Candy Moulton: Reading the West 7-4-11
I cannot begin to call myself a poetry critic, therefore I cannot really review “Married Into It,” a collection of poems written by Wyoming rancher Patricia Frolander. But I can say that reading these poems is a journey into the heart of a woman who left the city to be rebirthed on the land. “She’ll never last” the neighbors clucked, “Too much city.”
It wasn’t easy. Certainly not at that first branding when she wanted to watch the men rope and ride, rather than peel potatoes in the kitchen. Then she intended to eat with the men, only to learn the women ate later.
It wasn’t easy to help a heifer birth a first calf, or watch a good horse die. It wasn’t easy to pound fence posts, or swath hay in high temperatures, or feel her way through a blizzard to a doctor who could cure a sick child.
But she did it. She raised the kids, butchered the chickens, rounded cattle out of thick brush and trees.
Pat Frolander wasn’t a rancher when she and husband Dick moved to his family’s homesteaded land. Heck, she wasn’t a poet then, either. But the land got into her soul, and comes out through her writing voice.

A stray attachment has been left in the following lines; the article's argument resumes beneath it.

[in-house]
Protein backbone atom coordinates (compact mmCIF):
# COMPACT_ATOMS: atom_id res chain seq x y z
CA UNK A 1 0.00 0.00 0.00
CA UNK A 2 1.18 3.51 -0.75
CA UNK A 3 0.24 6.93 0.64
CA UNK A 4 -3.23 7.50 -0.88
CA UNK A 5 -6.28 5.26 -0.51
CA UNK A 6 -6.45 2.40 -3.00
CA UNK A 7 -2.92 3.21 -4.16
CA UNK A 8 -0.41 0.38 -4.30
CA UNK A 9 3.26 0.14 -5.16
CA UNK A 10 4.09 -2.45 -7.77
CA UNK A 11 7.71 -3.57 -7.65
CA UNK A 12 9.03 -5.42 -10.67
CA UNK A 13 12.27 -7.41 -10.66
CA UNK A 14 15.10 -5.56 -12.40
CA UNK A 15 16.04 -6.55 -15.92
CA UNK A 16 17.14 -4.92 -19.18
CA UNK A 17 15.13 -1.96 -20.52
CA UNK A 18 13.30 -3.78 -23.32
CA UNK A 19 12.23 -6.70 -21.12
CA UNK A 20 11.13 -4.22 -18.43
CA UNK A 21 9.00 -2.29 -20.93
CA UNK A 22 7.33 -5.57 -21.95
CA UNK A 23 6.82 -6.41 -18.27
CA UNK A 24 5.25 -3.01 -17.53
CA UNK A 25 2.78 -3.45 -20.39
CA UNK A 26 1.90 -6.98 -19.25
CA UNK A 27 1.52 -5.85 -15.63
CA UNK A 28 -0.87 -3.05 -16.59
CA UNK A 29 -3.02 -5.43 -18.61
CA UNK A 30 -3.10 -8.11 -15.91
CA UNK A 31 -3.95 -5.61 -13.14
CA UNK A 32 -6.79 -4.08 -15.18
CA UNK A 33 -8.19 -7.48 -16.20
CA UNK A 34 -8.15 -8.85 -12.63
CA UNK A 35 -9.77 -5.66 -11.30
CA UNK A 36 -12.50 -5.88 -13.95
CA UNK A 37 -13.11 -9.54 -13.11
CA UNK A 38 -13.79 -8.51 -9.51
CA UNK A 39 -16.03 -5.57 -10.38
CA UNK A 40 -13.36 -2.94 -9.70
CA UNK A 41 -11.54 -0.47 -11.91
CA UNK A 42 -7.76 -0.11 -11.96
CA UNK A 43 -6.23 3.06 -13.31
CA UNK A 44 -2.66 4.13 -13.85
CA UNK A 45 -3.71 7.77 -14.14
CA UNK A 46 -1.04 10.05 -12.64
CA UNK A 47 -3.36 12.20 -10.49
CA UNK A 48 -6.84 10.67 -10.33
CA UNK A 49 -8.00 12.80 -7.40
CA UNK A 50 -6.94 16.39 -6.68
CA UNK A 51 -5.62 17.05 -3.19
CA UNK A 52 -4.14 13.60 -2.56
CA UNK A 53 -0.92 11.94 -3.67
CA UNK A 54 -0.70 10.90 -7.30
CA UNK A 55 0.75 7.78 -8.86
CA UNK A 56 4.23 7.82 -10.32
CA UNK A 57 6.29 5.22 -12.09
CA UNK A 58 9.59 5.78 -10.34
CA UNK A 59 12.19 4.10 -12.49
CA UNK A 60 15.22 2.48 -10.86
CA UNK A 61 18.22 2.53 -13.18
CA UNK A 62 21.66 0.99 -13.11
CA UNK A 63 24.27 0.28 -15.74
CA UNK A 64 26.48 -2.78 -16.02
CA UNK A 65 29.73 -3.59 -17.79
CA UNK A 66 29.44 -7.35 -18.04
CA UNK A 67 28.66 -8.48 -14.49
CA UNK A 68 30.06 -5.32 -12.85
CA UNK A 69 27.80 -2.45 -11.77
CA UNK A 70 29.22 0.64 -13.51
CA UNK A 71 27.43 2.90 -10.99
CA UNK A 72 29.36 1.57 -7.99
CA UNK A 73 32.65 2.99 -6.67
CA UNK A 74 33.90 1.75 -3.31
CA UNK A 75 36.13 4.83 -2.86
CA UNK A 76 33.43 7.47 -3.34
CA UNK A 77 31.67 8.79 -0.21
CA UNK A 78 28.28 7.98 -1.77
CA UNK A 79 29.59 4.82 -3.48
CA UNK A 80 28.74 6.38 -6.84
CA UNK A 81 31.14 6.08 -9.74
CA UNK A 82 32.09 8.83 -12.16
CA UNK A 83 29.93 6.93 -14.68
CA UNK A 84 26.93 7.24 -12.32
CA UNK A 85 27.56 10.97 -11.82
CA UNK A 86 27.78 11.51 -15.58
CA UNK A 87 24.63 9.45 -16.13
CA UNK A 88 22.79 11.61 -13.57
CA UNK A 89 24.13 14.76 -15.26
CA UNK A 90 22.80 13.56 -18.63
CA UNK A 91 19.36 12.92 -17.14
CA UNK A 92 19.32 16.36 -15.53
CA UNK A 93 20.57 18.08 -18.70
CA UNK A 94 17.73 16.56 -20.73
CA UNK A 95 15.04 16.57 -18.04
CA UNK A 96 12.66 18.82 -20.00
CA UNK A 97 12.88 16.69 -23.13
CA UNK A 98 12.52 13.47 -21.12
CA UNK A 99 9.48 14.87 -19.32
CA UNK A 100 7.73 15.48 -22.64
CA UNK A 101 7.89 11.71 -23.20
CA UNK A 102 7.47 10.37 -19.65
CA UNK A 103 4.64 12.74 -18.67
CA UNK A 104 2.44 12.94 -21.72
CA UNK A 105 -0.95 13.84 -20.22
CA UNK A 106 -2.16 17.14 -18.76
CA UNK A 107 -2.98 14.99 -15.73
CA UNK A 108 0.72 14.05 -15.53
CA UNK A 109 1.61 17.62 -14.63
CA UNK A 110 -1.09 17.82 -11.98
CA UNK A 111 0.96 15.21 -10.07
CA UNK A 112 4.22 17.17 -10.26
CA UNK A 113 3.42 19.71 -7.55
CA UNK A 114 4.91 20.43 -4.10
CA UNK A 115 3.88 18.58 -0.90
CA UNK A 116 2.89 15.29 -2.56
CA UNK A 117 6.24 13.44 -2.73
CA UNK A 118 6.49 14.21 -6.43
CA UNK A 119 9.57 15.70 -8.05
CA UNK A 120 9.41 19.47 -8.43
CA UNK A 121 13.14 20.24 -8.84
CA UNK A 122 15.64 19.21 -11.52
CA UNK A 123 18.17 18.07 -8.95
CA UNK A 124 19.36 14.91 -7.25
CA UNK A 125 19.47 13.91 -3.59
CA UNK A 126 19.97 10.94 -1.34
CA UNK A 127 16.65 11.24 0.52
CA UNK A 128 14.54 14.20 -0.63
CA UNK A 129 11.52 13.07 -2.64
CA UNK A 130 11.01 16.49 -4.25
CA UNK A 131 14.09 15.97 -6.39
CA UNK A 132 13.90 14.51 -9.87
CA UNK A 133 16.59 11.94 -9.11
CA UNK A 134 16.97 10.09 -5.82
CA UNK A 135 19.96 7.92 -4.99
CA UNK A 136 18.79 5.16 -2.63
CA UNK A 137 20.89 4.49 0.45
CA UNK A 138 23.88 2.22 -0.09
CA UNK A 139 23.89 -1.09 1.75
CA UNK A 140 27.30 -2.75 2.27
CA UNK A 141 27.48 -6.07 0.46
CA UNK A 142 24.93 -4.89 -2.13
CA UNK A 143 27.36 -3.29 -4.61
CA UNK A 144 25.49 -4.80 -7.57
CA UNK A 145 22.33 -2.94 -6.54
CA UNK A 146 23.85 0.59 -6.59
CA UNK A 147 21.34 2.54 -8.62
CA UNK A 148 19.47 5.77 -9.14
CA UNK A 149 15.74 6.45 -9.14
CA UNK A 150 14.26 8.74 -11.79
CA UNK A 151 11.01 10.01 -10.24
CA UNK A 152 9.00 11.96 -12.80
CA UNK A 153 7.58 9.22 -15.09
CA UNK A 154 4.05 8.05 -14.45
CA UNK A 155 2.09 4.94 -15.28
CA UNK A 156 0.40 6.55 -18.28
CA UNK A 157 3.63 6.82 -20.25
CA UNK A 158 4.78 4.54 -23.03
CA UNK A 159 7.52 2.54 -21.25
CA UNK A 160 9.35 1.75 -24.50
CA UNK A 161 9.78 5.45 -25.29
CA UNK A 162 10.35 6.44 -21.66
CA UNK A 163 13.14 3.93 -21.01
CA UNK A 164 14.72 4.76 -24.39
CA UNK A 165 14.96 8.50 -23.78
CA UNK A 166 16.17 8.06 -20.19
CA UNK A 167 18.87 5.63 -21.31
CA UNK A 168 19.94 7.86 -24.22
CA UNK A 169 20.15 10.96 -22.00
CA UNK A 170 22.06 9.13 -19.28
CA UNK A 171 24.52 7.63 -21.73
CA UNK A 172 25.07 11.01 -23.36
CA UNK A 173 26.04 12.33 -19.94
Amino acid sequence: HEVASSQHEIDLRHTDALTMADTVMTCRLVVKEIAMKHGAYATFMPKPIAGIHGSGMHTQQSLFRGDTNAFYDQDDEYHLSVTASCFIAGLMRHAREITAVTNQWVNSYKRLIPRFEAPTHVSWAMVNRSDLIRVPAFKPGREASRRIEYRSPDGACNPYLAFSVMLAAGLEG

Patricia Frolander tries to balance family, ranching and writing, and has a passion for each of them. In 1985 she and her husband, Robert, purchased the ranch his great-grandfather homesteaded in 1885, in the Black Hills of Wyoming. Their family includes three children, seven grandchildren, and two great-grandchildren, all of whom live close to the ranch. You may find her on a tractor or horse, but at this stage of her life she prefers the padded office chair at her writing desk.
Patricia’s first book, “Grassland Genealogy,” was published in 2009. Her poetry has been widely published in numerous anthologies and included in American Life in Poetry (Column 275) by Ted Kooser, former U.S. Poet Laureate. She was the recipient of the 2011 Neltje Blanchan Award through the Wyoming Arts Council; winner of the 17th Annual National Senior Poets Laureate Competition sponsored by Amy Kitchner’s Angels Without Wings Foundation (2009); Guest Poet at the Matthews Opera House feature, Stars Shine 2008; Featured Poet at the 2007 Alzada Cowboy Poetry, Music and Art Show; and has been featured in journals, magazines and newspapers.
She is to be commended for “Married Into It,” and again readers should be grateful to publisher Nancy Curtis of High Plains Press who passionately believes we all need some poetry in our lives.
This is a gracefully written, beautifully published book.
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